Picturing His Way to the Hall of Fame
Writer Ro Logrippo
Photography Courtesy of Sharon Gaboury and the World Golf Hall of Fame and Museum
When Anthem resident Mike Spinelli started photographing the world around him as a teen, little did he realize his images would one day hang in the world’s most recognized museum and in two hallowed national sports venues.
In the 1960s, Mike’s life path led him to Bellarmine University in Louisville, Ky. where he did work for United Press International during his school years, including covering the Kentucky Derby in 1966 and 1967. He continued doing UPI work after graduation, covering two more Kentucky Derby races in 1969 and 1971.
After college, he joined the U.S. Air Force, serving at bases in Texas, Florida, California and Vietnam where he was based at Ton Sun Nhut Air Base in Saigon.
While serving in Vietnam, he earned both Best of Show and First Place honors in the military’s Third Biennial Inter-Service Worldwide Photographic Competition, which drew 15,000 entries from all U.S. military branches the year he participated. That recognition brought him to the attention of the Smithsonian Institution in Washington, DC, which chose one of his works to hang among their collections. An image Spinelli titled “The Swingers,” which featured children on swings at sunset in Hermosa Beach, Cal. became part of the Smithsonian’s photography archives.
After his service discharge, Spinelli settled in Northern California, becoming assistant photo editor of a major metropolitan daily newspaper on the San Francisco Peninsula. Additionally, he taught photography classes in the Bay Area, where he served as president of the San Francisco Press Photographer’s Association.
His 1970s and 1980s assignments included every major U.S. sporting event from the World Series, Super Bowl and U.S. Open to the NCAA Final Four. While on staff at the paper, the Pro Football Hall of Fame in Canton, Ohio chose to exhibit two of Spinelli’s images spotlighting wide receiver Fred Biletnikoff at play during Super Bowl XI in Pasadena.
The photographer’s most recent renown came this past February from the World Golf Hall of Fame in St. Augustine, Fla. Mike received word that two of his outstanding golf photos of Payne Stewart and Tom Watson were worthy of being featured in permanent “locker” displays.
“Payne Stewart is one of the Hall of Famers our visitors ask about most often, says World Golf Hall of Fame museum curator Travis Puterbaugh, who takes pride in perfectly executed exhibit installations.
“Stewart had a way of connecting with fans that made him one of the most popular golfers on the PGA Tour,” the curator adds.
“He had his struggles,” continues Puterbaugh. “I think as much as golf fans yearn for superstars to dominate the game, they relate more to guys like Payne Stewart who have their ups and downs. It makes them much more relatable, and the fact that his career was cut so short I think makes people’s memories of him even fonder.”
Reflecting upon Spinelli’s skills, the curator adds, “It’s a pleasure to be able to incorporate photography from someone of the caliber of Mike Spinelli into our exhibits. The photos we have on display in both Payne Stewart’s and Tom Watson’s lockers greatly add to the stories we are trying to tell about both members.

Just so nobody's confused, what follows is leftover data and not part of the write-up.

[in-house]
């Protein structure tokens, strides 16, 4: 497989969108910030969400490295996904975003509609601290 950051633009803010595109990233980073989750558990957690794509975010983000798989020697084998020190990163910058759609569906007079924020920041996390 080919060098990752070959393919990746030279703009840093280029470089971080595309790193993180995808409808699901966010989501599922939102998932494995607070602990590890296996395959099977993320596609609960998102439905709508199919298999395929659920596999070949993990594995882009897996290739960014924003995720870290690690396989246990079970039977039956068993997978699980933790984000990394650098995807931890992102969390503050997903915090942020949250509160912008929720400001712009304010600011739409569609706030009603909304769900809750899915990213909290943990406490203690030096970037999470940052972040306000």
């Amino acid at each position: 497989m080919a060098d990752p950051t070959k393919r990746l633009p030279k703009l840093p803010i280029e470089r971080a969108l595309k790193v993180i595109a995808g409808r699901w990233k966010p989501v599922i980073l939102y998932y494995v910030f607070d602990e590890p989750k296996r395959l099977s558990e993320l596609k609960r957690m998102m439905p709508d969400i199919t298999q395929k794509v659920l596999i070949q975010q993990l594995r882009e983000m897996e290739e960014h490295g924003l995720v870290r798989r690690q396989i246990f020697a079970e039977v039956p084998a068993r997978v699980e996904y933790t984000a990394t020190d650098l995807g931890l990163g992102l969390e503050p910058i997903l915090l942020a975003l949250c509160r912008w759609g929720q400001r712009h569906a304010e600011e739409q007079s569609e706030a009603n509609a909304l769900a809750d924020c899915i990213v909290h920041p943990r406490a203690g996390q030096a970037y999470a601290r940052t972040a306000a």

“With Payne, the photograph truly captures his elegance as a golfer and adds a certain poignancy as well because of his tragic death.
“The black and white photo of Tom Watson hugging his caddy Bruce Edwards is from his signature win at the U.S. Open in 1982, and we have a few items in his locker which relate to that event as well, so we feel the photograph ties the locker together perfectly.”
Looking back on how he happened to capture the Watson photo, Spinelli reflects, “Interestingly, I had been following Watson the entire round but walked to the 18th green before he took his famous chip shot on the 17th. I could hear the crowd erupt in excitement as I neared the 18th, and figured I must have missed an important shot. Little did I realize that fate had a better photo moment in store for me—the famous ‘hug.’ I’ve read that Watson considers that hug one of his best golf memories. I truly consider it one of the best photos in my career.”
Regarding the Stewart photo, Mike notes that while he never personally met Stewart, he always considered him a great golfer. He was pleased he had the opportunity to photograph him the year before his life tragically was taken.
Looking back on his own life, Spinelli notes that early in his career, he studied with Ansel Adams, Wynn Bullock and Cole and Brett Weston. His images have earned honors from the Associated Press for outstanding news photography and were syndicated internationally by Universal Press Syndicate to illustrate its “Primary Colors” feature columns.
Magazines that have spotlighted his work include Newsweek, Sports Illustrated, GQ and Vogue.
His distinctive images are also featured in several books, including “Spirits in Stone,” an art book on Zimbabwe tribal sculpture; “Giant Steps: The Autobiography of Kareem Abdul-Jabbar”; “I Have a New Friend,” a multi-cultural children’s book; “In My Room: Designing For and With Children”; “In My World: Designing Living & Learning Environments for the Young”; and “Diners, Drive-Ins and Dives: The Funky Finds in Flavortown,” a Food Network book
In 2005, Mike moved to Arizona, where he remains active in photography and involved in helping plan the future of the Anthem community where he lives. Now semi-retired, Mike remains active on a part-time basis as a commercial photographer working primarily in digital format. He does much of his corporate work for annual reports, public relations events and advertising.